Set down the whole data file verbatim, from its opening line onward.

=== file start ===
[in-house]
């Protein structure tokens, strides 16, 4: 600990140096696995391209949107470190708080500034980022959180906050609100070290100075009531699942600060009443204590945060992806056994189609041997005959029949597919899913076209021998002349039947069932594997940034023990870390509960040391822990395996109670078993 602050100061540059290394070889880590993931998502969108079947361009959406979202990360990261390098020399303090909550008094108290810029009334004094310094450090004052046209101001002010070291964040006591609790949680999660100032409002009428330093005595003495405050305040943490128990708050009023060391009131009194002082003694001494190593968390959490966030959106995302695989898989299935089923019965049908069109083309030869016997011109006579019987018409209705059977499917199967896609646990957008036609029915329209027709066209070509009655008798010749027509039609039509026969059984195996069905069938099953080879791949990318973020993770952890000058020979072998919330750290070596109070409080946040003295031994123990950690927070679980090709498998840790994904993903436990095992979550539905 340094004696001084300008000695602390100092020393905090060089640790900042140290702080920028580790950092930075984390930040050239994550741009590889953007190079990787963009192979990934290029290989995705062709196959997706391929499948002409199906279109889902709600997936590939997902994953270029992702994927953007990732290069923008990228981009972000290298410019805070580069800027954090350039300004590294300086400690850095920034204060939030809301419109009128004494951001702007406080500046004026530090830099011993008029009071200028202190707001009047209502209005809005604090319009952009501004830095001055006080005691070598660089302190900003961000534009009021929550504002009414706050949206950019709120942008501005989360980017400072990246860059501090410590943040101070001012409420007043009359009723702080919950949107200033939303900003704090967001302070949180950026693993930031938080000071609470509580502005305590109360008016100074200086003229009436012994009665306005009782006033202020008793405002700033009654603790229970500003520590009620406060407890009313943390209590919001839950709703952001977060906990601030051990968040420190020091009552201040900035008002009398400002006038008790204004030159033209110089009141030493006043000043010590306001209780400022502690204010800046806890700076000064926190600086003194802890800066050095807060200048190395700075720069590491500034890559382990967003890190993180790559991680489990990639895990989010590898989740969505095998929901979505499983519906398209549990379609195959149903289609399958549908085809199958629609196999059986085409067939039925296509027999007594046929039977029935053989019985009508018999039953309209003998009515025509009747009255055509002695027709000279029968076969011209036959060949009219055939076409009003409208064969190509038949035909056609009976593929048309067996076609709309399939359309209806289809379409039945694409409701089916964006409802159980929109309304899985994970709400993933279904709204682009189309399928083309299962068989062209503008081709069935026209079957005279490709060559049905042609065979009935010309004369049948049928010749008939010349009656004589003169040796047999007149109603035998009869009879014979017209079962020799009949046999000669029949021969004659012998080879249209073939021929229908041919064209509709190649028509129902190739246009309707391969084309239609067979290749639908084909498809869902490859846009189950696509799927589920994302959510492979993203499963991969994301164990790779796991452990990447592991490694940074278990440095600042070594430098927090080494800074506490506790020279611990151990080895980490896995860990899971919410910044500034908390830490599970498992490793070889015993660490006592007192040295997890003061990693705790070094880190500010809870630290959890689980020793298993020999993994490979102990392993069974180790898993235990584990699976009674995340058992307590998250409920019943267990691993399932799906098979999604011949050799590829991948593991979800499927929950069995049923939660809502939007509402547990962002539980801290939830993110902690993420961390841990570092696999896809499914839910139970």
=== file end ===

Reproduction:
[in-house]
């Protein structure tokens, strides 16, 4: 600990140096696995391209949107470190708080500034980022959180906050609100070290100075009531699942600060009443204590945060992806056994189609041997005959029949597919899913076209021998002349039947069932594997940034023990870390509960040391822990395996109670078993 602050100061540059290394070889880590993931998502969108079947361009959406979202990360990261390098020399303090909550008094108290810029009334004094310094450090004052046209101001002010070291964040006591609790949680999660100032409002009428330093005595003495405050305040943490128990708050009023060391009131009194002082003694001494190593968390959490966030959106995302695989898989299935089923019965049908069109083309030869016997011109006579019987018409209705059977499917199967896609646990957008036609029915329209027709066209070509009655008798010749027509039609039509026969059984195996069905069938099953080879791949990318973020993770952890000058020979072998919330750290070596109070409080946040003295031994123990950690927070679980090709498998840790994904993903436990095992979550539905 340094004696001084300008000695602390100092020393905090060089640790900042140290702080920028580790950092930075984390930040050239994550741009590889953007190079990787963009192979990934290029290989995705062709196959997706391929499948002409199906279109889902709600997936590939997902994953270029992702994927953007990732290069923008990228981009972000290298410019805070580069800027954090350039300004590294300086400690850095920034204060939030809301419109009128004494951001702007406080500046004026530090830099011993008029009071200028202190707001009047209502209005809005604090319009952009501004830095001055006080005691070598660089302190900003961000534009009021929550504002009414706050949206950019709120942008501005989360980017400072990246860059501090410590943040101070001012409420007043009359009723702080919950949107200033939303900003704090967001302070949180950026693993930031938080000071609470509580502005305590109360008016100074200086003229009436012994009665306005009782006033202020008793405002700033009654603790229970500003520590009620406060407890009313943390209590919001839950709703952001977060906990601030051990968040420190020091009552201040900035008002009398400002006038008790204004030159033209110089009141030493006043000043010590306001209780400022502690204010800046806890700076000064926190600086003194802890800066050095807060200048190395700075720069590491500034890559382990967003890190993180790559991680489990990639895990989010590898989740969505095998929901979505499983519906398209549990379609195959149903289609399958549908085809199958629609196999059986085409067939039925296509027999007594046929039977029935053989019985009508018999039953309209003998009515025509009747009255055509002695027709000279029968076969011209036959060949009219055939076409009003409208064969190509038949035909056609009976593929048309067996076609709309399939359309209806289809379409039945694409409701089916964006409802159980929109309304899985994970709400993933279904709204682009189309399928083309299962068989062209503008081709069935026209079957005279490709060559049905042609065979009935010309004369049948049928010749008939010349009656004589003169040796047999007149109603035998009869009879014979017209079962020799009949046999000669029949021969004659012998080879249209073939021929229908041919064209509709190649028509129902190739246009309707391969084309239609067979290749639908084909498809869902490859846009189950696509799927589920994302959510492979993203499963991969994301164990790779796991452990990447592991490694940074278990440095600042070594430098927090080494800074506490506790020279611990151990080895980490896995860990899971919410910044500034908390830490599970498992490793070889015993660490006592007192040295997890003061990693705790070094880190500010809870630290959890689980020793298993020999993994490979102990392993069974180790898993235990584990699976009674995340058992307590998250409920019943267990691993399932799906098979999604011949050799590829991948593991979800499927929950069995049923939660809502939007509402547990962002539980801290939830993110902690993420961390841990570092696999896809499914839910139970």